With all the angst surrounding the advent of GDPR, it’s a wonder these new European Union privacy regulations aren’t expressed as GD#*&%^@PR!
However, GD followed by PR need not be part of a string of negative epithets. According to the GDPR website, “the EU General Data Protection Regulation (GDPR) replaces the Data Protection Directive 95/46/EC and was designed to harmonize data privacy laws across Europe, to protect and empower all EU citizens data privacy and to reshape the way organizations across the region approach data privacy.”
GDPR goes into effect on May 25, 2018, and that pending deadline coupled with potentially crippling fines for non-compliance and a fair degree of uncertainty about the regulations and their application has some global organizations on edge. Our clients operating in the EU are working through GDPR and what impact it may have on the provision of employee health services. We have been doing our homework on GDPR and occupational health to help our clients prepare.
Who is who in the GDPR zoo?
The GDPR legislative process involves multiple authoritative and advisory bodies, including the European Commission, the European Parliament, and the Council of Ministers of the European Union. The regulations themselves define several important roles, including:
Data controllers — these are the entities that determine the conditions, purposes and means of the processing of personal data (in our case, our clients).
Data processors — the entities which process personal data on behalf of the controller (which is our organization when we host/process data for our clients). Note that data processors take their marching orders from data controllers.
Data subjects — the identified or identifiable natural person(s) GDPR was designed to protect (in other words, people).
What is Enterprise Health doing as a processor?
We have been preparing for our role as a processor, addressing:
Appropriate policies and procedures
Hosting environment options to support GDPR data protection guidelines
Product enhancements to help satisfy data subject rights and data controller requirements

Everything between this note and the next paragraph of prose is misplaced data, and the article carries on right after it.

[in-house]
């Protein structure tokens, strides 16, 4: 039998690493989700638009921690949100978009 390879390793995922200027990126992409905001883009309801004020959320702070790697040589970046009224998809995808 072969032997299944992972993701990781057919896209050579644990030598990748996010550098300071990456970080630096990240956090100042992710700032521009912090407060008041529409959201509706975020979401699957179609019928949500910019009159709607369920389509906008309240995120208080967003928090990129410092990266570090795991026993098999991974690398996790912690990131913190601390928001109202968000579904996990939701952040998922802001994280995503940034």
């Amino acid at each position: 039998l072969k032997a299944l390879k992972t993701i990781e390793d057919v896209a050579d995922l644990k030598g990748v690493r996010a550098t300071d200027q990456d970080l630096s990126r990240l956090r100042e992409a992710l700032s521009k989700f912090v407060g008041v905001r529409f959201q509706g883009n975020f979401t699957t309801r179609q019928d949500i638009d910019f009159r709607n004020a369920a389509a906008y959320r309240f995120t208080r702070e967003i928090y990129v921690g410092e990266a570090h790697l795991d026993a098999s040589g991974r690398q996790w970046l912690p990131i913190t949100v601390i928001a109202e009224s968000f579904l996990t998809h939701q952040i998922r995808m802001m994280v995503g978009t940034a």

Enterprise Health is prepared to collaborate with its clients operating in the EU to help them in their role as data controllers.
We provide occupational health services to our EU employees, how does this affect us?.
Article 9 of the GDPR states: “Processing of personal data revealing racial or ethnic origin, political opinions, religious or philosophical beliefs, or trade union membership, and the processing of genetic data, biometric data for the purpose of uniquely identifying a natural person, data concerning health or data concerning a natural person’s sex life or sexual orientation shall be prohibited.”
Before you panic and wonder how you are going to provide health services to your employees without the aid of technology, take solace in the knowledge this paragraph does not apply in certain situations, including:
“the data subject has given explicit consent to the processing of those personal data for one or more specified purposes, except where Union or Member State law provide that the prohibition referred to in paragraph 1 may not be lifted by the data subject;”
“processing is necessary for the purpose of preventative or occupational medicine, for the assessment of the working capacity of the employee, medical diagnosis, the provision of health or social care or treatment or the management of health and social care systems or pursuant to contract with a health professional and subject to the conditions and safeguards in paragraph 3;”
This would seem to indicate that processing data for occupational health purposes is fine, as long as explicit consent is granted. However, additional guidance appears to indicate that as the relationship between an employee and an employer is unequal, consent is not necessarily required or appropriate. Since the data subject (the employee) does not have control or the freedom to give or revoke consent in an employment context, and data processing is necessary for occupational health purposes, the need for consent may not apply. We anticipate some lively discussions with our clients about how to interpret and respond here.
Does this mean European employers using health information technology to process occupational health information can breathe a huge sigh of GDPR relief? Not so fast.
What do we need to do to protect employee data?
The GDPR includes some important concepts about data protection, including data protection by design and by default. Article 32 of the GDPR states “the controller and the processor shall implement appropriate technical and organizational measures to ensure a level of security appropriate to the risk, including inter alia as appropriate: the pseudonymization and encryption of personal data;”
While the GDPR does not explicitly require pseudonymization or encryption, given the potential fines for non-compliance our clients are taking a hard look at these “suggested” measures. Due to the nature of the employee health data that is collected and processed in an occupational health context, pseudonymization is challenging to say the least. We believe encryption of data at rest is a superior alternative, and we have developed several hosting environment options for our clients to consider.
Our next post will cover the rights of data subjects and how those rights can be managed in an occupational health context.